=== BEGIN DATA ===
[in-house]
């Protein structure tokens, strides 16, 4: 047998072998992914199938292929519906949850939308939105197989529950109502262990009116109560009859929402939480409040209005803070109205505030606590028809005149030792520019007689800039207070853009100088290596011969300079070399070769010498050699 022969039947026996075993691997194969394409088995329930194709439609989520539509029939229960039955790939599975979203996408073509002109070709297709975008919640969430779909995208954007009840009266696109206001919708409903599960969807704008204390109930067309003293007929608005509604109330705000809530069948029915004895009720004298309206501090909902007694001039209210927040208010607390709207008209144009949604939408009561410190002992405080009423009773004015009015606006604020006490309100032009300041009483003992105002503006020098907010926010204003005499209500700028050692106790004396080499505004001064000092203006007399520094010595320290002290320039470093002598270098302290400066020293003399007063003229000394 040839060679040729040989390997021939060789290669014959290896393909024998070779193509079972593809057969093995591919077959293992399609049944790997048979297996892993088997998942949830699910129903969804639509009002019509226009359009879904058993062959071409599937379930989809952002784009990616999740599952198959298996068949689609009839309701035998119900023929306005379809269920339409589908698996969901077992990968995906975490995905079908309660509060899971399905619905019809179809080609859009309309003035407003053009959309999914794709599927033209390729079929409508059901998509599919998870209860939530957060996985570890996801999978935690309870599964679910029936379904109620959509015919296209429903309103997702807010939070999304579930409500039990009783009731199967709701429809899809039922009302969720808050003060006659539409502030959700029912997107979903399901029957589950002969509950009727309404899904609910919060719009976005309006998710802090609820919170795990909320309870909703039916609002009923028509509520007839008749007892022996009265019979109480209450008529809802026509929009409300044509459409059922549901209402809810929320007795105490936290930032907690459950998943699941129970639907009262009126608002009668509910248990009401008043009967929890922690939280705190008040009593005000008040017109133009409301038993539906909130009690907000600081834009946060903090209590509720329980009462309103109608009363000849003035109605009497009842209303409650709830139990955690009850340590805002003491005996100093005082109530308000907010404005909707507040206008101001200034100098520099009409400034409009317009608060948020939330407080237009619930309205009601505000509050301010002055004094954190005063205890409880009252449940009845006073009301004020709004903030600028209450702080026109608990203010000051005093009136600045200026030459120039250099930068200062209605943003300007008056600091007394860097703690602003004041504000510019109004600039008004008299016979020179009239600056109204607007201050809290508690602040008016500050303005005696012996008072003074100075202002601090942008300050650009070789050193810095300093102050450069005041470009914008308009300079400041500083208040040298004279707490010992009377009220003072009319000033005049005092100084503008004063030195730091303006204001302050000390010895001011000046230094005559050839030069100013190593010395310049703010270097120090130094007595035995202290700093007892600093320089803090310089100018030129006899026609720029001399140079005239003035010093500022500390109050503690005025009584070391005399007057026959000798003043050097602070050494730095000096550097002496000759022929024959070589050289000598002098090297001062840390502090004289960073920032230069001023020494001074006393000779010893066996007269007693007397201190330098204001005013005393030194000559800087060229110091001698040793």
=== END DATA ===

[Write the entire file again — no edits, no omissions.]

[in-house]
């Protein structure tokens, strides 16, 4: 047998072998992914199938292929519906949850939308939105197989529950109502262990009116109560009859929402939480409040209005803070109205505030606590028809005149030792520019007689800039207070853009100088290596011969300079070399070769010498050699 022969039947026996075993691997194969394409088995329930194709439609989520539509029939229960039955790939599975979203996408073509002109070709297709975008919640969430779909995208954007009840009266696109206001919708409903599960969807704008204390109930067309003293007929608005509604109330705000809530069948029915004895009720004298309206501090909902007694001039209210927040208010607390709207008209144009949604939408009561410190002992405080009423009773004015009015606006604020006490309100032009300041009483003992105002503006020098907010926010204003005499209500700028050692106790004396080499505004001064000092203006007399520094010595320290002290320039470093002598270098302290400066020293003399007063003229000394 040839060679040729040989390997021939060789290669014959290896393909024998070779193509079972593809057969093995591919077959293992399609049944790997048979297996892993088997998942949830699910129903969804639509009002019509226009359009879904058993062959071409599937379930989809952002784009990616999740599952198959298996068949689609009839309701035998119900023929306005379809269920339409589908698996969901077992990968995906975490995905079908309660509060899971399905619905019809179809080609859009309309003035407003053009959309999914794709599927033209390729079929409508059901998509599919998870209860939530957060996985570890996801999978935690309870599964679910029936379904109620959509015919296209429903309103997702807010939070999304579930409500039990009783009731199967709701429809899809039922009302969720808050003060006659539409502030959700029912997107979903399901029957589950002969509950009727309404899904609910919060719009976005309006998710802090609820919170795990909320309870909703039916609002009923028509509520007839008749007892022996009265019979109480209450008529809802026509929009409300044509459409059922549901209402809810929320007795105490936290930032907690459950998943699941129970639907009262009126608002009668509910248990009401008043009967929890922690939280705190008040009593005000008040017109133009409301038993539906909130009690907000600081834009946060903090209590509720329980009462309103109608009363000849003035109605009497009842209303409650709830139990955690009850340590805002003491005996100093005082109530308000907010404005909707507040206008101001200034100098520099009409400034409009317009608060948020939330407080237009619930309205009601505000509050301010002055004094954190005063205890409880009252449940009845006073009301004020709004903030600028209450702080026109608990203010000051005093009136600045200026030459120039250099930068200062209605943003300007008056600091007394860097703690602003004041504000510019109004600039008004008299016979020179009239600056109204607007201050809290508690602040008016500050303005005696012996008072003074100075202002601090942008300050650009070789050193810095300093102050450069005041470009914008308009300079400041500083208040040298004279707490010992009377009220003072009319000033005049005092100084503008004063030195730091303006204001302050000390010895001011000046230094005559050839030069100013190593010395310049703010270097120090130094007595035995202290700093007892600093320089803090310089100018030129006899026609720029001399140079005239003035010093500022500390109050503690005025009584070391005399007057026959000798003043050097602070050494730095000096550097002496000759022929024959070589050289000598002098090297001062840390502090004289960073920032230069001023020494001074006393000779010893066996007269007693007397201190330098204001005013005393030194000559800087060229110091001698040793």